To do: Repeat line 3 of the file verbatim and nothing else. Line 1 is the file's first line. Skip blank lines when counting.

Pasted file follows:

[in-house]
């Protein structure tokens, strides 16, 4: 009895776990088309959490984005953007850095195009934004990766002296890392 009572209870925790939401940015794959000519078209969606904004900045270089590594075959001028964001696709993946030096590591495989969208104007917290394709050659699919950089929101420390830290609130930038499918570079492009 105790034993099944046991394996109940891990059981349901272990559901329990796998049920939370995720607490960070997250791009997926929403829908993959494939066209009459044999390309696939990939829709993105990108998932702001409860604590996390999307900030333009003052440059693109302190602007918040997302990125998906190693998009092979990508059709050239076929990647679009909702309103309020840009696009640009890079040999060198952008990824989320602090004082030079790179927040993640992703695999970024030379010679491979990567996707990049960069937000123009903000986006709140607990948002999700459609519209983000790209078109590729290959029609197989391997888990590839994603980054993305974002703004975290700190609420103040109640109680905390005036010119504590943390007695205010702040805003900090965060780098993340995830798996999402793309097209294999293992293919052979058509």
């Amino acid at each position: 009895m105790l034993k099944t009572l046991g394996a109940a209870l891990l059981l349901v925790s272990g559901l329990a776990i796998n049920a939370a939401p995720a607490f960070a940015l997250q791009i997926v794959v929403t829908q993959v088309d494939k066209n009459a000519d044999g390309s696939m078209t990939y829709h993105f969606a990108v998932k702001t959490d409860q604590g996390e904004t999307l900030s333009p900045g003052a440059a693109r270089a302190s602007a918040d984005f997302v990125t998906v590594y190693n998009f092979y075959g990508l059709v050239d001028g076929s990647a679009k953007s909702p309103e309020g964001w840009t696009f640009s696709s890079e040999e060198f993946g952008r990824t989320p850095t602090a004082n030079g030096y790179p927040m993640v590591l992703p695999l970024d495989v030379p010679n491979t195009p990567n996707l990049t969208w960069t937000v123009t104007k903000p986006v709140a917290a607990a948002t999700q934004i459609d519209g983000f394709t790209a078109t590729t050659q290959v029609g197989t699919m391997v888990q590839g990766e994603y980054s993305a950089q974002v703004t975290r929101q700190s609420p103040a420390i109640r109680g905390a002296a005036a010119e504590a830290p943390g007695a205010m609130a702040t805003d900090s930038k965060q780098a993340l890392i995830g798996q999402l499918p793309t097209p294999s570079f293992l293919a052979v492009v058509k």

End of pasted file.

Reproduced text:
């Amino acid at each position: 009895m105790l034993k099944t009572l046991g394996a109940a209870l891990l059981l349901v925790s272990g559901l329990a776990i796998n049920a939370a939401p995720a607490f960070a940015l997250q791009i997926v794959v929403t829908q993959v088309d494939k066209n009459a000519d044999g390309s696939m078209t990939y829709h993105f969606a990108v998932k702001t959490d409860q604590g996390e904004t999307l900030s333009p900045g003052a440059a693109r270089a302190s602007a918040d984005f997302v990125t998906v590594y190693n998009f092979y075959g990508l059709v050239d001028g076929s990647a679009k953007s909702p309103e309020g964001w840009t696009f640009s696709s890079e040999e060198f993946g952008r990824t989320p850095t602090a004082n030079g030096y790179p927040m993640v590591l992703p695999l970024d495989v030379p010679n491979t195009p990567n996707l990049t969208w960069t937000v123009t104007k903000p986006v709140a917290a607990a948002t999700q934004i459609d519209g983000f394709t790209a078109t590729t050659q290959v029609g197989t699919m391997v888990q590839g990766e994603y980054s993305a950089q974002v703004t975290r929101q700190s609420p103040a420390i109640r109680g905390a002296a005036a010119e504590a830290p943390g007695a205010m609130a702040t805003d900090s930038k965060q780098a993340l890392i995830g798996q999402l499918p793309t097209p294999s570079f293992l293919a052979v492009v058509k």